Around the world, different COVID vaccines have become available for the public, hoping to put an end to the pandemic that has changed lives forever. As with every new medicine that comes out, some skeptical people were unsure whether they would get vaccinated or not. Among those were patients with a specific diagnosis who did not know how the vaccine would affect their current treatments. However, there is a long list of patients who understand the risks but decided to get vaccinated. That is why Lyme disease patient and Health Coach Erika Schlick shares why she got the COVID vaccine.
At the beginning of the year, as vaccines began to become available, discussions were had. What were the risks of getting the vaccine? Would it actually stop the spread of COVID-19? Would people opt to get vaccinated? According to a poll done by ABC10 in February, one in three Americans said they would not be getting the vaccine. This meant that even though 67% of Americans would get the vaccine, there was still a percentage reluctant to do so. Opening up the floor for another discussion: what would happen if not everyone is vaccinated?
The same poll explained the vast majority (63%) of those who said they would not get the vaccine chose not to do so because they are worried about side effects. This is something people facing different medical diagnoses have struggled with. They wonder if the vaccine will bring added side effects that could affect their health. However, not everyone living with a particular diagnosis has refused to get vaccinated. Erika Schlick — Health Coach you may know from her blog, The Trail to Health, and author of Wandering Palate: 28 Days of Meals Gluten-Free, Dairy-Free & Paleo — has been living with Lyme disease and in remission for several years now. She decided to get the COVID vaccine.
“Getting the COVID vaccine was not an easy decision for me,” says Schlick. “I did a lot of research, spoke with all my doctors, and felt in my intuition what was right for my body and life. Between my history of Lyme Disease, CIRS, and multiple Autoimmune Conditions, I feel like either direction is hard.” After speaking with her physicians and thinking it over for a long time, this patient decided the best for her life and health would be to get vaccinated. A lot of thought went into this decision, and Erika Schlick shared a few reasons why she went in this direction.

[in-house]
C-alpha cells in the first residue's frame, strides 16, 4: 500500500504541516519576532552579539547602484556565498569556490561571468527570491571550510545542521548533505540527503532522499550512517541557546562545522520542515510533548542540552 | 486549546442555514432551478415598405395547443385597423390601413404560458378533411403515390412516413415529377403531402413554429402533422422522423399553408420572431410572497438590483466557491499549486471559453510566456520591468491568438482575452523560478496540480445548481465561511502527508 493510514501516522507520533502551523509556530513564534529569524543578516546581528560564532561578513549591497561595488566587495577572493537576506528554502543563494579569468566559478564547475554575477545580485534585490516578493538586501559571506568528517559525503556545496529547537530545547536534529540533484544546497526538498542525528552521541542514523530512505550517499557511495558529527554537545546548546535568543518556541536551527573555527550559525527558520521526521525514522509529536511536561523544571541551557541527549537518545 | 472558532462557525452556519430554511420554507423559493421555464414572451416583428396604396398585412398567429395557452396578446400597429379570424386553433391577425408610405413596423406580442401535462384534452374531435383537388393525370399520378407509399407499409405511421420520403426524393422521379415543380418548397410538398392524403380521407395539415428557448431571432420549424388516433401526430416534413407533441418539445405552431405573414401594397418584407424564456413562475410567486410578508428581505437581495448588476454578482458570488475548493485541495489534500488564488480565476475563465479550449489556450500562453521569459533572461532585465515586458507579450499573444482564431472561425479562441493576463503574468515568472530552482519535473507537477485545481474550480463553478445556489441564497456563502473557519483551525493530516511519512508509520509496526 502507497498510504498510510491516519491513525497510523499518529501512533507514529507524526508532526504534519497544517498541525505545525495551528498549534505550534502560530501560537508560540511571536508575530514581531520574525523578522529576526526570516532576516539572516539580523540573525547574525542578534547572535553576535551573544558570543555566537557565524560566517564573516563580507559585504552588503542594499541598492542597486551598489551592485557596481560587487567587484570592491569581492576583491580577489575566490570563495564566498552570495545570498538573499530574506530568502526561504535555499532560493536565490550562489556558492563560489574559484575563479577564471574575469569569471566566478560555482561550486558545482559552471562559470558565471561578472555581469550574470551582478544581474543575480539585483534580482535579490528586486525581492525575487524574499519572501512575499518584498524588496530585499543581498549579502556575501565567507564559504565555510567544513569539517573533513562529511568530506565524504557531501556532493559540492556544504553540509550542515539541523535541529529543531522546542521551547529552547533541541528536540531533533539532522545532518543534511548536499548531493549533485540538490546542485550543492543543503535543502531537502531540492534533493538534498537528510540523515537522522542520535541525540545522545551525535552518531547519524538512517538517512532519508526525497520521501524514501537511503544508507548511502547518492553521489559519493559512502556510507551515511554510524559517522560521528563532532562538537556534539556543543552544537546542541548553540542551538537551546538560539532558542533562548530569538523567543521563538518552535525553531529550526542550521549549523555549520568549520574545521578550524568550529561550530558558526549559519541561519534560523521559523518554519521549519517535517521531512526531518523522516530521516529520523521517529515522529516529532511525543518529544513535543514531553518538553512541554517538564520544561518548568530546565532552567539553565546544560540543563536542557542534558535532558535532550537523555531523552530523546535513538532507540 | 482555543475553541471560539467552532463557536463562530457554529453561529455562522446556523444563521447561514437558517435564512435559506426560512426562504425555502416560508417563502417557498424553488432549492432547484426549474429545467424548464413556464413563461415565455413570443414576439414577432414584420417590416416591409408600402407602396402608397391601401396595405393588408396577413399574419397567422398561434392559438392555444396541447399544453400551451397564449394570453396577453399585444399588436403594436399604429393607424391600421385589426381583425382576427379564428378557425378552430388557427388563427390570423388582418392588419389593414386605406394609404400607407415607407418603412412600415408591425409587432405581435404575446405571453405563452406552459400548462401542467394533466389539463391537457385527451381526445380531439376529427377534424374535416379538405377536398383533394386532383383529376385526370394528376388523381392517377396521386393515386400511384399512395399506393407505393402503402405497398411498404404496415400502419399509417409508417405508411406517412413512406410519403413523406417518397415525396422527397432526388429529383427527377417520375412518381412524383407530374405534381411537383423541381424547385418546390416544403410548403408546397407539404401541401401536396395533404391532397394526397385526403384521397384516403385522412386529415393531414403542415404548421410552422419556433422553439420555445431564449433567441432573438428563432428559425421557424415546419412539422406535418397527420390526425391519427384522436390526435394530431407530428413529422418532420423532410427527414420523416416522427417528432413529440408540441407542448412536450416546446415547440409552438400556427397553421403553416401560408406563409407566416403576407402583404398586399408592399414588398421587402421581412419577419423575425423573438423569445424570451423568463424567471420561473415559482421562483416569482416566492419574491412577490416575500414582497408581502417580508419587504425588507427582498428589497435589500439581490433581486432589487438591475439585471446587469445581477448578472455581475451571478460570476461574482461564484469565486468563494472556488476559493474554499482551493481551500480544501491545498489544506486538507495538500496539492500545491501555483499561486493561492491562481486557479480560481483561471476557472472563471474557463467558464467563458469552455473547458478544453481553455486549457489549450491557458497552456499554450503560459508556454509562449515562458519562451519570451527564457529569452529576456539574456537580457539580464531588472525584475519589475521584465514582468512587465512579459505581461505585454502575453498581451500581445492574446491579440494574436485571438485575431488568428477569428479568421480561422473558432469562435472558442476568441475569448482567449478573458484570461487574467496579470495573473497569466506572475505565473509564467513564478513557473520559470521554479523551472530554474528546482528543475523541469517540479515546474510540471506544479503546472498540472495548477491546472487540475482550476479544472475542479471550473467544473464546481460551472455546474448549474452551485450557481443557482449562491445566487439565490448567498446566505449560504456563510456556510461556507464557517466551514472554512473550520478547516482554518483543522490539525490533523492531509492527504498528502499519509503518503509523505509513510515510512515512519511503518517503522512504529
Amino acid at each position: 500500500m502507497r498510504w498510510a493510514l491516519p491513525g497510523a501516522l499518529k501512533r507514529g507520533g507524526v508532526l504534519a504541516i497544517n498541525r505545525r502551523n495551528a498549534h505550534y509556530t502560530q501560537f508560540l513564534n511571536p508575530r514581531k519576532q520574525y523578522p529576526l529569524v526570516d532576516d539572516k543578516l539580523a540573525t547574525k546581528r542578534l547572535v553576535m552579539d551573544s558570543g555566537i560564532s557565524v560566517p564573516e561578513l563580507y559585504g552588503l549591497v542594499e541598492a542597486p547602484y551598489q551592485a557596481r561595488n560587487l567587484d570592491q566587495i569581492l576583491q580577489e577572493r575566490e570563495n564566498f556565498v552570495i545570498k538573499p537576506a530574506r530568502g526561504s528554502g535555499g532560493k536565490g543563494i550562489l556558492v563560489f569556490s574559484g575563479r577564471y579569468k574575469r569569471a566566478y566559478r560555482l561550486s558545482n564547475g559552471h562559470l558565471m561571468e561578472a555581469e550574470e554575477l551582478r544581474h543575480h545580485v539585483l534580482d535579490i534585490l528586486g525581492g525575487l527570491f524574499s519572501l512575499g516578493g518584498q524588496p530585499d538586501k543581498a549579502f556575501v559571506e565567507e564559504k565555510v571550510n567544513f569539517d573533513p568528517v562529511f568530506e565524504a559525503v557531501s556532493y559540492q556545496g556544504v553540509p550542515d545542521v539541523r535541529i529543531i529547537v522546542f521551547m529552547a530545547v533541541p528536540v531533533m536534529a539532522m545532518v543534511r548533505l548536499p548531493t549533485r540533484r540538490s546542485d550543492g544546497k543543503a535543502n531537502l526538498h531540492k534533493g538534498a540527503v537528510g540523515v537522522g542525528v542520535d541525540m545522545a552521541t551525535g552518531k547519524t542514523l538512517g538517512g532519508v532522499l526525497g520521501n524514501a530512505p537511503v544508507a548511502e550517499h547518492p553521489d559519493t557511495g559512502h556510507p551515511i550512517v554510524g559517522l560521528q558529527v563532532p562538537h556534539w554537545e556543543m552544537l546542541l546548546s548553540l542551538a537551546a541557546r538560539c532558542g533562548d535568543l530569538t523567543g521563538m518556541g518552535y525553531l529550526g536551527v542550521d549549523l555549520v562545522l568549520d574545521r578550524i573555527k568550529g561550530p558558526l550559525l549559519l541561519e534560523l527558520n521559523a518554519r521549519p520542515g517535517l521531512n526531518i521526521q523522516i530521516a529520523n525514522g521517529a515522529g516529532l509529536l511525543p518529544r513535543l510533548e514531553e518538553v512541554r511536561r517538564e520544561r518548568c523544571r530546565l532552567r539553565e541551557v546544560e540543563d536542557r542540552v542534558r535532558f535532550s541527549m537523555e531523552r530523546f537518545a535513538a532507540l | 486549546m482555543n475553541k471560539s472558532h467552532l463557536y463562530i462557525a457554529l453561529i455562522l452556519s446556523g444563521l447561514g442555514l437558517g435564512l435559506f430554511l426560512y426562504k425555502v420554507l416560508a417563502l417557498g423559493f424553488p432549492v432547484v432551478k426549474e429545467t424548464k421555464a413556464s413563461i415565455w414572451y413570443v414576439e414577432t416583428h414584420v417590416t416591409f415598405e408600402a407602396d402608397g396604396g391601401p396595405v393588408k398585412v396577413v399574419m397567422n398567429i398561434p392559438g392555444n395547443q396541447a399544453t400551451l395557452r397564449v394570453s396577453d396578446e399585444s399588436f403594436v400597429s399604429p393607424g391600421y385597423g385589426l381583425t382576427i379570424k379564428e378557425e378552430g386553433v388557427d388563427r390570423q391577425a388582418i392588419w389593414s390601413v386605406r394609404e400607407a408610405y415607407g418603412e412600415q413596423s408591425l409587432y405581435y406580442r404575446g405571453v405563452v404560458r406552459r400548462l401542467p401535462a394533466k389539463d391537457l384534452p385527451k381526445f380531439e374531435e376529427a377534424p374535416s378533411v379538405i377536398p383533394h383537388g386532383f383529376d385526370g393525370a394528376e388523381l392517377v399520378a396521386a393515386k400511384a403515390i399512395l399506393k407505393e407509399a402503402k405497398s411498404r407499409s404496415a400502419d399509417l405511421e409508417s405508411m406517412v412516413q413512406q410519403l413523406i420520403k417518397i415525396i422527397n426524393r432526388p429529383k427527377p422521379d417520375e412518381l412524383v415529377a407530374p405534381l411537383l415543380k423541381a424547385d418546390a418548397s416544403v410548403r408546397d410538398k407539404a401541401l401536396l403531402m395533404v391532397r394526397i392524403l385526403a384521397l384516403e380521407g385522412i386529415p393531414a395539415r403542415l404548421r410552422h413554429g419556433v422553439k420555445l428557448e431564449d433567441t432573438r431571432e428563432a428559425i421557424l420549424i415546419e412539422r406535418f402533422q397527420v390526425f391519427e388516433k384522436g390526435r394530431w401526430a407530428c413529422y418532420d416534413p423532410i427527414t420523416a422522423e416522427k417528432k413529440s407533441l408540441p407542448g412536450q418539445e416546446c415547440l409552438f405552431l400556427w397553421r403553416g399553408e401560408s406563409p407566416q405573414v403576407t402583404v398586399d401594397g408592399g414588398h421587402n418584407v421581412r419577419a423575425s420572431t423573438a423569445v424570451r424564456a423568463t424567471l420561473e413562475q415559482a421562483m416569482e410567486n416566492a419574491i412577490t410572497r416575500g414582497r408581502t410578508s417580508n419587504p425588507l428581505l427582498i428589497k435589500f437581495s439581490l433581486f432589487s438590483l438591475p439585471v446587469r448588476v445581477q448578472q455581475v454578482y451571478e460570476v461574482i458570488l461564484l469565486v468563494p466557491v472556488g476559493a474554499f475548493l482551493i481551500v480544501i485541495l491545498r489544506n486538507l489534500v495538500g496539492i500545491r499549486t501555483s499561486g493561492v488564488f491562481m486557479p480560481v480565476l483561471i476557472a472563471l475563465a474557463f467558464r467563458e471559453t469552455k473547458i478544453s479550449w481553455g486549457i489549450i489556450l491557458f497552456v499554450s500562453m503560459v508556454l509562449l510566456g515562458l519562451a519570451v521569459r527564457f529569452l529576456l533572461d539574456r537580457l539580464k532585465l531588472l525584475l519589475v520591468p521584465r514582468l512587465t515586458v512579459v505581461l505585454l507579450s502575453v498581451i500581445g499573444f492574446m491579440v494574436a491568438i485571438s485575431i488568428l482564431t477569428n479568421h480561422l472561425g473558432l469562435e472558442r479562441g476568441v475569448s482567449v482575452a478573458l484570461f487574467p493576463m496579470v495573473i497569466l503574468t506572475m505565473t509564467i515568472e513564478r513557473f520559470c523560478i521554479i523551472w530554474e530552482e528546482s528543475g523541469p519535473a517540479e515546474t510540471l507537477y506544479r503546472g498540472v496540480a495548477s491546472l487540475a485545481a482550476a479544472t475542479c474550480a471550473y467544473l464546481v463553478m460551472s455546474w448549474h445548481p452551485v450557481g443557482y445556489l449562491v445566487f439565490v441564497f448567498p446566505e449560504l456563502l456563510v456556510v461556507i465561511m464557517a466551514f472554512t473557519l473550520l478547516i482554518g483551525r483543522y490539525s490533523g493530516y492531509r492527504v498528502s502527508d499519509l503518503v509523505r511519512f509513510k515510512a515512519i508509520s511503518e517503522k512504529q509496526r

Not wanting another disease with unknowns
After dealing with the effects of Lyme disease and a delayed diagnosis, Schlick does not want to face another illness that might bring unknown consequences: “Although Lyme has been known for almost 50 years, we still have no proper and accurate testing. It is grossly understudied and unfunded for as widespread as it is. Having already had a disease with so many unknowns, the thought of having a second one is horrifying. Not only that, no one really knows the long-term issues that COVID can cause.”
Picking what you fear most: COVID or the vaccine
One correct answer does not exist in this situation as we continue to face unprecedented events. “You have to choose what causes more worry and stress for you individually based on your current health and perspective,” explains Schlick. “For some people, the thought of getting COVID is less of a stress or concern. For some getting the vaccine seems more of a risk than getting COVID, and for others, the thought of getting the vaccine seems like the safest option. You have to do what is best for you based on your intuition and current health state.”
Choosing the best for your mental health
The pandemic has affected people in different ways. Many of them have struggled with their mental health. “Though this year has been extremely productive, and I have accomplished a lot of goals and hobbies,” says Schlick, “at the end of the day, I am an extrovert and miss socializing dearly. My cortisol has been elevated the last two times I ran labs, and I really think this is due to stress and not having healthy relationships or socializing. At a certain point, I have to reintegrate into living my life, and this vaccine will give me protection to do so and feel safe about it.”
If you are still unsure of what direction to go in, you should discuss it with your doctors and hear what they have to say. That is what Erika Schlick did: “after several conversations with my doctors, reviewing my current health, labs, and previous health history, they all advised I would do well with the vaccine. It would ease some of the stress I am experiencing from isolating myself for the past year. They also agreed that COVID could cause serious issues for me, and if my number one goal is to avoid COVID at all costs, this seems like the right decision for me.”
Erika Schlick is one of the many individuals facing the tough decision of whether to get vaccinated or not. After facing a life-changing disease, she did not know what the best option would be. However, after deliberate thinking and talking to her doctors, she decided to get vaccinated. This is a decision many have opted for, trying to put an end to the pandemic. Nevertheless, at least for now, the discussions around the vaccine will not stop.